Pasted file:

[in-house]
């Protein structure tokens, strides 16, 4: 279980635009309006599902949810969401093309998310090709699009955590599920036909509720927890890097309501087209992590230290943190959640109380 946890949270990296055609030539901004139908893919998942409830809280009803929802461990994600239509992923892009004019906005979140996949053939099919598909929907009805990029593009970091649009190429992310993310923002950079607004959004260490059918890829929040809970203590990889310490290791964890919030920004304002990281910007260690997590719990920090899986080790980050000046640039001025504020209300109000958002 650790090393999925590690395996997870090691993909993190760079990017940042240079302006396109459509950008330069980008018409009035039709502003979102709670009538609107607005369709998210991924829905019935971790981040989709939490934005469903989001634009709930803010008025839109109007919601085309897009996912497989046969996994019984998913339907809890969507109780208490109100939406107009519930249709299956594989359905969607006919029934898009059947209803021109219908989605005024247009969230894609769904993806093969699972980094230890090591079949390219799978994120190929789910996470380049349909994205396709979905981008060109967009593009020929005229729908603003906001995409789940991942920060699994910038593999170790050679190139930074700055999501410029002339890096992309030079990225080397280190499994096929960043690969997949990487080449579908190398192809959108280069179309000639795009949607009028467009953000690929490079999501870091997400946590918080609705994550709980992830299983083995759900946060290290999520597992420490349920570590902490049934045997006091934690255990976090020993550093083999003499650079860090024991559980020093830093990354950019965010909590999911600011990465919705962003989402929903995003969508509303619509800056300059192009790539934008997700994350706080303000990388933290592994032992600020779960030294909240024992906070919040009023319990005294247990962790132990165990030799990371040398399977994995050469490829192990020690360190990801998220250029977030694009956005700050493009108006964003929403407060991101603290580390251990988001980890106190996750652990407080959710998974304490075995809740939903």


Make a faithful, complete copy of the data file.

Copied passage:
[in-house]
């Protein structure tokens, strides 16, 4: 279980635009309006599902949810969401093309998310090709699009955590599920036909509720927890890097309501087209992590230290943190959640109380 946890949270990296055609030539901004139908893919998942409830809280009803929802461990994600239509992923892009004019906005979140996949053939099919598909929907009805990029593009970091649009190429992310993310923002950079607004959004260490059918890829929040809970203590990889310490290791964890919030920004304002990281910007260690997590719990920090899986080790980050000046640039001025504020209300109000958002 650790090393999925590690395996997870090691993909993190760079990017940042240079302006396109459509950008330069980008018409009035039709502003979102709670009538609107607005369709998210991924829905019935971790981040989709939490934005469903989001634009709930803010008025839109109007919601085309897009996912497989046969996994019984998913339907809890969507109780208490109100939406107009519930249709299956594989359905969607006919029934898009059947209803021109219908989605005024247009969230894609769904993806093969699972980094230890090591079949390219799978994120190929789910996470380049349909994205396709979905981008060109967009593009020929005229729908603003906001995409789940991942920060699994910038593999170790050679190139930074700055999501410029002339890096992309030079990225080397280190499994096929960043690969997949990487080449579908190398192809959108280069179309000639795009949607009028467009953000690929490079999501870091997400946590918080609705994550709980992830299983083995759900946060290290999520597992420490349920570590902490049934045997006091934690255990976090020993550093083999003499650079860090024991559980020093830093990354950019965010909590999911600011990465919705962003989402929903995003969508509303619509800056300059192009790539934008997700994350706080303000990388933290592994032992600020779960030294909240024992906070919040009023319990005294247990962790132990165990030799990371040398399977994995050469490829192990020690360190990801998220250029977030694009956005700050493009108006964003929403407060991101603290580390251990988001980890106190996750652990407080959710998974304490075995809740939903």